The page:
Symphyotrichum pilosum

Species Native to Missouri
Common Name: hairy aster 
Type: Herbaceous perennial
Family: Asteraceae
Native Range: North America
Zone: 4 to 8
Height: 2.00 to 4.00 feet
Spread: 2.00 to 4.00 feet
Bloom Time: August to October
Bloom Description: White rays and pale yellow center discs
Sun: Full sun to part shade
Water: Medium
Maintenance: Low
Suggested Use: Naturalize
Flower: Showy
Attracts: Butterflies


Easily grown in moist, well-drained soils in full sun to part shade. Best growth typically occurs in moist, semi-shaded woodland areas. Tolerates full sun in cool summer climates, but appreciates some part shade in climates where summer temperatures consistently exceed 90 degrees F. Tolerates periodic flooding. Stems may be pinched back in late spring to early summer if shorter plants are desired. Plants can spread aggressively by self-seeding. This plant is considered weedy in some areas of the U.S.

Noteworthy Characteristics

Symphyotrichum pilosum, commonly known as frost aster (hairy stems appear to be covered with thick frost) or hairy white old-field aster (hairy white-flowered plants often found growing in old fields) or awl aster (awl-like appearance of narrow pointed involucral bracts), is an herbaceous perennial in the aster family that typically grows to 4’ tall and as wide on one or more leafy, sometimes-branching stems. It is native to upland prairies, weedy meadows, pastures, open woodlands, limestone glades, abandoned/old fields, railroad right of ways, roadsides and waste ground from Quebec and Ontario south to Texas and Florida. It is commonly found throughout most of Missouri.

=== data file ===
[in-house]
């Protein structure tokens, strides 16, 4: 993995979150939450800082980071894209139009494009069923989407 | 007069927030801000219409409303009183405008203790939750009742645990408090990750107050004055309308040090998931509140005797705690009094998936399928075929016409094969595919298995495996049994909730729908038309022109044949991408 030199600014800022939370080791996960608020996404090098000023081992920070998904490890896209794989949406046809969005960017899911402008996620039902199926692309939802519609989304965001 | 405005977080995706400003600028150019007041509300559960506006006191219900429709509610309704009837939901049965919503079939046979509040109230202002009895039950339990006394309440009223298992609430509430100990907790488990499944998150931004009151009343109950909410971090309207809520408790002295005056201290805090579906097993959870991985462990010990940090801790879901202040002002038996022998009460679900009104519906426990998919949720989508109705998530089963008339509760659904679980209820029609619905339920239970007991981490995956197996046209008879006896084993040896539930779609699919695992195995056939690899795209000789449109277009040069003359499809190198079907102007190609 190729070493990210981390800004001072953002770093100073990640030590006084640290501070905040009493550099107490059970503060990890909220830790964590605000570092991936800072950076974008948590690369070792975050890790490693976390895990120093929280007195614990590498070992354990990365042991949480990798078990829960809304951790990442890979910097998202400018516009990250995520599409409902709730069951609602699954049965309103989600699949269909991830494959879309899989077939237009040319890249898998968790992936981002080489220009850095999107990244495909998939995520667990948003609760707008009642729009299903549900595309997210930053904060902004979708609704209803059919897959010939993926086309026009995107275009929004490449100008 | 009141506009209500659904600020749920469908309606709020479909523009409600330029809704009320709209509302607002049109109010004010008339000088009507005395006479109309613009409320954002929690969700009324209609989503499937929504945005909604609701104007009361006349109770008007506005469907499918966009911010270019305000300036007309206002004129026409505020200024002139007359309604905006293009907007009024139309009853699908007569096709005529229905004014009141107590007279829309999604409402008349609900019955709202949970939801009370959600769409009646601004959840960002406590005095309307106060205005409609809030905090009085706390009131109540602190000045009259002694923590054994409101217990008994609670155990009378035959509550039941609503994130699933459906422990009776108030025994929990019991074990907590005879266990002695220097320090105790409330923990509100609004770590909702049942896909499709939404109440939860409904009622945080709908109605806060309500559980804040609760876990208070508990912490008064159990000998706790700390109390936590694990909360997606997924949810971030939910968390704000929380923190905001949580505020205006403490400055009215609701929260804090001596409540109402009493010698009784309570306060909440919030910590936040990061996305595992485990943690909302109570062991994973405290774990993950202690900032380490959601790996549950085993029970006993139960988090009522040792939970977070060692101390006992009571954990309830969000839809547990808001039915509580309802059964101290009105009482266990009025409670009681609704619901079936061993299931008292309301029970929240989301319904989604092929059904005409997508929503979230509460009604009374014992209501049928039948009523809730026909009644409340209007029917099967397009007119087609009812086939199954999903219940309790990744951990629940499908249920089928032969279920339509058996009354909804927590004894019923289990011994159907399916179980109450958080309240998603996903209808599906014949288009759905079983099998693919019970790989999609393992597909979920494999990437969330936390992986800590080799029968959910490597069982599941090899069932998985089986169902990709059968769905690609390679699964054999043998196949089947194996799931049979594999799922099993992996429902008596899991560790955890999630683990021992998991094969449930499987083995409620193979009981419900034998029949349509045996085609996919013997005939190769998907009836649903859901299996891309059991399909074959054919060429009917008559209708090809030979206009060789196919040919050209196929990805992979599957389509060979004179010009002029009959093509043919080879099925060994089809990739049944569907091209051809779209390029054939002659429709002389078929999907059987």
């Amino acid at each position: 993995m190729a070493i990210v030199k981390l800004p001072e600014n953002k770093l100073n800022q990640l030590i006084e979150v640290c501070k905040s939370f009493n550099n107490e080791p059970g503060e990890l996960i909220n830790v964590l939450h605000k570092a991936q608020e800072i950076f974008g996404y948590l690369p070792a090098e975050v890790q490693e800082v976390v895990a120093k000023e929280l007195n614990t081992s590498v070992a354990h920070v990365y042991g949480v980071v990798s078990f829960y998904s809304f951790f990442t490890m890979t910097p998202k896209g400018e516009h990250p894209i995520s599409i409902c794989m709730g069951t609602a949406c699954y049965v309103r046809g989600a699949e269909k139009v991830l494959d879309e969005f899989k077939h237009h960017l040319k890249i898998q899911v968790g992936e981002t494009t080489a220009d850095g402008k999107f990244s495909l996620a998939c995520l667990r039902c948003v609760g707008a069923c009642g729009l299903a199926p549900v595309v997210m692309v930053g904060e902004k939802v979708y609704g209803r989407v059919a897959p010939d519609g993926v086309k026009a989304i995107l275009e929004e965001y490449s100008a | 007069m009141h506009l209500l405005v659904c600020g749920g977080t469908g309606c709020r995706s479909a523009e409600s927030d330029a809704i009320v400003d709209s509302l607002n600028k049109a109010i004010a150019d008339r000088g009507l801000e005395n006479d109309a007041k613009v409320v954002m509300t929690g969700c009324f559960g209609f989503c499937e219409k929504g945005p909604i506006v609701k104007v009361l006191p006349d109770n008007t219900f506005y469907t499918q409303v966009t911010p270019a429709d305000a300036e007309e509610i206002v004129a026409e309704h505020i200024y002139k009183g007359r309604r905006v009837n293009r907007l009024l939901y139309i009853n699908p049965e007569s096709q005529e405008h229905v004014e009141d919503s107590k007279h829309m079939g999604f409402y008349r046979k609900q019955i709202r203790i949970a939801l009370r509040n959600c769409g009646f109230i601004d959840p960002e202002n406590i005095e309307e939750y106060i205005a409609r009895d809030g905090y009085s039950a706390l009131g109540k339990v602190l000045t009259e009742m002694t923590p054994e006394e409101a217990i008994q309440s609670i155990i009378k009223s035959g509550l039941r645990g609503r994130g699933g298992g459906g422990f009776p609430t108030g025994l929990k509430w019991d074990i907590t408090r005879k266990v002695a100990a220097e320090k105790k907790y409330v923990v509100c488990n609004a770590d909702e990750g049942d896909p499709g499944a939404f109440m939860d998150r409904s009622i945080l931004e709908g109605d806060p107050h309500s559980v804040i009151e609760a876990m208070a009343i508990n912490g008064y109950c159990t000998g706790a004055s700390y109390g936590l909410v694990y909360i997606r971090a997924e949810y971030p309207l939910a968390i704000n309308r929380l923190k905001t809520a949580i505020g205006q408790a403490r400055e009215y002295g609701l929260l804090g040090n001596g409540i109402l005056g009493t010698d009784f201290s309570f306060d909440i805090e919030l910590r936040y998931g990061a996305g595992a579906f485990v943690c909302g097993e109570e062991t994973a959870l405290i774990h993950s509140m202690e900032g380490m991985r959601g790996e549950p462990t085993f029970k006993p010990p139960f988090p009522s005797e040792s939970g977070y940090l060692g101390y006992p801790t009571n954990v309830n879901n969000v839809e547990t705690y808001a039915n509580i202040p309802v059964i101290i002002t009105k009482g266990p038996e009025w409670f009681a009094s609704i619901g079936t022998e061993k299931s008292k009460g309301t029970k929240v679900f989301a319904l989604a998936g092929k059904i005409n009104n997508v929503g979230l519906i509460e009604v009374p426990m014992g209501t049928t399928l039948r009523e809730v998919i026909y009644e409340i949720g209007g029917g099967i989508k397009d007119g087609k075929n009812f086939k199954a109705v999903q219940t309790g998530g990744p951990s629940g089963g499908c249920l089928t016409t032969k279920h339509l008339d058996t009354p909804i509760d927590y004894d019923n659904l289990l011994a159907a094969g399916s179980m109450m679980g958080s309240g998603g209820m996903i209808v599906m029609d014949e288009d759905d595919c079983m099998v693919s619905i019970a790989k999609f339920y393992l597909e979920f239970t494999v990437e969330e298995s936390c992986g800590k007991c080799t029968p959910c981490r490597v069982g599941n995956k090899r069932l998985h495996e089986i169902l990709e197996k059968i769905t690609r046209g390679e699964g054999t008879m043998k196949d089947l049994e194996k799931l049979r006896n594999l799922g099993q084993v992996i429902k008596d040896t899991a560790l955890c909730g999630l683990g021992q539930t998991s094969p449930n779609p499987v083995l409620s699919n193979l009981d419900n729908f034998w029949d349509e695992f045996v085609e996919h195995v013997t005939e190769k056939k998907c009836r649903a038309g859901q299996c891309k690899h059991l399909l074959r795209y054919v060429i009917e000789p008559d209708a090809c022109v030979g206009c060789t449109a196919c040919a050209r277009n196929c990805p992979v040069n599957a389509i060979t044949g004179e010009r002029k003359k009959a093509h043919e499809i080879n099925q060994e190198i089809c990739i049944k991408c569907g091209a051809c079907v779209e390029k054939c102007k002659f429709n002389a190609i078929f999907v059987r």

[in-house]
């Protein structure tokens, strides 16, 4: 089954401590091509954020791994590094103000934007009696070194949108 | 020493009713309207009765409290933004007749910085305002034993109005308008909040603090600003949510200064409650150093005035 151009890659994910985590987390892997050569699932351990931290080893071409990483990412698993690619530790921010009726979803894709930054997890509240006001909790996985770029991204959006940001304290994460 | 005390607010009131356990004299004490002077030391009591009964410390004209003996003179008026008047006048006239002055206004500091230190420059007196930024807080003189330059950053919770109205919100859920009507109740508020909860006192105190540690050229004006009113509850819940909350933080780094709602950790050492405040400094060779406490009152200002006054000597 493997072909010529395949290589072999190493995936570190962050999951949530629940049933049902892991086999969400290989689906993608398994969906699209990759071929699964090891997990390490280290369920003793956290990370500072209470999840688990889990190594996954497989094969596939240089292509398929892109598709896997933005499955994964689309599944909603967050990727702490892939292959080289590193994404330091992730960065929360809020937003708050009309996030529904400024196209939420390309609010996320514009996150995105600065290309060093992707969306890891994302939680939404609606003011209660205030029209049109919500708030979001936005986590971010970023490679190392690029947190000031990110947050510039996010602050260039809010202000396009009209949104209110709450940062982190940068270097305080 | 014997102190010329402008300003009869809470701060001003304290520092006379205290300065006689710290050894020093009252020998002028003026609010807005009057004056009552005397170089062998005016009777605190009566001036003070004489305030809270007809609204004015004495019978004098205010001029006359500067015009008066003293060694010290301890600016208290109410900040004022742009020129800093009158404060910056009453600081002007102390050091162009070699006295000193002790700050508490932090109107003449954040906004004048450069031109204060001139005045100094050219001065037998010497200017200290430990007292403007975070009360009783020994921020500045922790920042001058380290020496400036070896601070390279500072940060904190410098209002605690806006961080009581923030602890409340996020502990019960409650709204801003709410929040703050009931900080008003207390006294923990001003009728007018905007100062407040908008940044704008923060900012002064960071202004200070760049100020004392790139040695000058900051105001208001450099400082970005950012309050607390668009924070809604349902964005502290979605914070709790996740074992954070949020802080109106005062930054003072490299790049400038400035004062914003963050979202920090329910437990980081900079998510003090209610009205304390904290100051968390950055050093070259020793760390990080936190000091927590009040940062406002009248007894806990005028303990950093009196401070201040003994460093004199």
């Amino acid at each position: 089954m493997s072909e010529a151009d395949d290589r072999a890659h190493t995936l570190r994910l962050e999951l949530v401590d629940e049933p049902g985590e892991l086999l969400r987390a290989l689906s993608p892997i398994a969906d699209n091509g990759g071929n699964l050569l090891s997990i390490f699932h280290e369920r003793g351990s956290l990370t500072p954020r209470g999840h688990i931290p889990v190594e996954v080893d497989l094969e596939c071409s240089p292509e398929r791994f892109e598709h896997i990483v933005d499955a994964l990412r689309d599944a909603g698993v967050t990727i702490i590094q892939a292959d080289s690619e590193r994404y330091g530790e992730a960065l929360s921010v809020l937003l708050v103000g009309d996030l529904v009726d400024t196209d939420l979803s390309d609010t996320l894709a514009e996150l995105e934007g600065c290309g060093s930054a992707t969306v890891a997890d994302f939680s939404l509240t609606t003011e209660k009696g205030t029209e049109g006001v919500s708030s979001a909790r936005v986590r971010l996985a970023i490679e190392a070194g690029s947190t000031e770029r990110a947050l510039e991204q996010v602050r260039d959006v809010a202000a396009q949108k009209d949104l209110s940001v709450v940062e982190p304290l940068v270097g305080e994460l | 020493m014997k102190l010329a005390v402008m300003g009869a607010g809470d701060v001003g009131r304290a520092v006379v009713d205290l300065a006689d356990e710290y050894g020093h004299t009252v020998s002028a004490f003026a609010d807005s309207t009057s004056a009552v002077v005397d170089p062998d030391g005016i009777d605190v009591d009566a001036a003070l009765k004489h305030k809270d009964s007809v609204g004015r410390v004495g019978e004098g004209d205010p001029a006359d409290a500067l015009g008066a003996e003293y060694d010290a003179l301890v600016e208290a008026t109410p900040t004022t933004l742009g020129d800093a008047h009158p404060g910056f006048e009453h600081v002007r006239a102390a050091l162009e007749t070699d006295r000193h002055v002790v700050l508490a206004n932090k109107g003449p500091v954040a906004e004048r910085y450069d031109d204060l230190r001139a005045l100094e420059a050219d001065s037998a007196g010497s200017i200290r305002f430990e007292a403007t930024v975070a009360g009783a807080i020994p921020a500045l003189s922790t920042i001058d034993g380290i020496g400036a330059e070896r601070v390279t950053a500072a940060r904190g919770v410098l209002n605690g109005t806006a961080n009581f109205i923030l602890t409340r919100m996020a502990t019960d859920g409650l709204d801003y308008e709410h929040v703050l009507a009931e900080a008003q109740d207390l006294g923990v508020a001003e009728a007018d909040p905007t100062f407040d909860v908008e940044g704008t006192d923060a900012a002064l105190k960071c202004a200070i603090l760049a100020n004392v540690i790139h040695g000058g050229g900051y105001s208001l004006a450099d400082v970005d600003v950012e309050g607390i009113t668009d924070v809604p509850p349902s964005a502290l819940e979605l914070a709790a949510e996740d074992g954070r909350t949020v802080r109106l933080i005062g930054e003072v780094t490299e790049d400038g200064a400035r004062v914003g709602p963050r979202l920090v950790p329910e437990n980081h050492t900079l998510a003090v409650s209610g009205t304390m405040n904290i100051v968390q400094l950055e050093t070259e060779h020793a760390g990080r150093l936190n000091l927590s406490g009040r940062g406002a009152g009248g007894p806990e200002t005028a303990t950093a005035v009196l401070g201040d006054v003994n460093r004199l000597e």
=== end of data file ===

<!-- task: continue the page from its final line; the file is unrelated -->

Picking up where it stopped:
Frost aster is particularly noted for its extremely hairy stems and hairy leaves, except for S. pilosum var. pringlei which has glabrous stems and leaves. Leaves (1-4” long) are alternate, simple, lance-elliptic to lance-linear with toothless or shallowly-toothed margins and pointed tips. Basal leaves are spatulate and rounded at the tip with winged sheathing stalks. Leaves significantly decrease in size as they ascend the stems.

Flowers (each to 3/4” across) in branching clusters rising from the stem tops and upper leaf axils bloom from summer to fall (August to October). Each flower features 15-35 white rays which surround a center disc of 20-40 pale yellow disc flowers. Disc flowers turn reddish-purple with age. Flowers are followed by a fruit (dry seed with a tuft of white hairs). With the help of the white hairs, seeds are distributed to new locations by wind.

This species is very similar to S. ericoides which inhabits the same kinds of open, prairie-like habitats.

Aster pilosus is a synonym of the within plant. A number of different species of aster which were originally assigned to the genus Aster, including the within species, have now been reclassified to the genus Symphyotrichum, but with retention of their original aster common names.

Genus name comes from the Greek symph meaning coming together and trich meaning hair in possible reference to the flower anthers.

Specific epithet means covered with long soft hairs.


No serious insect or disease problem. Taller plants may need some support.


Borders. Open woodland areas. Prairies. Cottage gardens. Mass or group.